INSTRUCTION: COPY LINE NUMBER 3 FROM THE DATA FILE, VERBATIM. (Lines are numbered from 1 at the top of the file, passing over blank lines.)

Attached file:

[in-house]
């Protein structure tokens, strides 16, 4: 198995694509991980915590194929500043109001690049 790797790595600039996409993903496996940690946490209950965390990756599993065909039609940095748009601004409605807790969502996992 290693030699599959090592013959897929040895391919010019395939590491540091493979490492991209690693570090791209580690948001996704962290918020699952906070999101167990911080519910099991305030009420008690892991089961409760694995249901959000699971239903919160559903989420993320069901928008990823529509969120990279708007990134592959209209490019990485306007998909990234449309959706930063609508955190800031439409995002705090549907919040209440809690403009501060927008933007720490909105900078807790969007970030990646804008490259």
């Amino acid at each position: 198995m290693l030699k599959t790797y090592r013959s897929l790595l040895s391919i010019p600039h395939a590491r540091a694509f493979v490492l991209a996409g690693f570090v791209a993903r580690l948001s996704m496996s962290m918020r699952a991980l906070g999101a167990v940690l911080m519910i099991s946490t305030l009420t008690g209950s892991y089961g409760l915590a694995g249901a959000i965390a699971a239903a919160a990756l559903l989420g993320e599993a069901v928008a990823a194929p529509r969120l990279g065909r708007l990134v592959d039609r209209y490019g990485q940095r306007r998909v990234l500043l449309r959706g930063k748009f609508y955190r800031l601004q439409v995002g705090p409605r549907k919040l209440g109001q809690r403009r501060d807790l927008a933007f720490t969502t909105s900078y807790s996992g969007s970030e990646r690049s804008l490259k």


């Amino acid at each position: 198995m290693l030699k599959t790797y090592r013959s897929l790595l040895s391919i010019p600039h395939a590491r540091a694509f493979v490492l991209a996409g690693f570090v791209a993903r580690l948001s996704m496996s962290m918020r699952a991980l906070g999101a167990v940690l911080m519910i099991s946490t305030l009420t008690g209950s892991y089961g409760l915590a694995g249901a959000i965390a699971a239903a919160a990756l559903l989420g993320e599993a069901v928008a990823a194929p529509r969120l990279g065909r708007l990134v592959d039609r209209y490019g990485q940095r306007r998909v990234l500043l449309r959706g930063k748009f609508y955190r800031l601004q439409v995002g705090p409605r549907k919040l209440g109001q809690r403009r501060d807790l927008a933007f720490t969502t909105s900078y807790s996992g969007s970030e990646r690049s804008l490259k």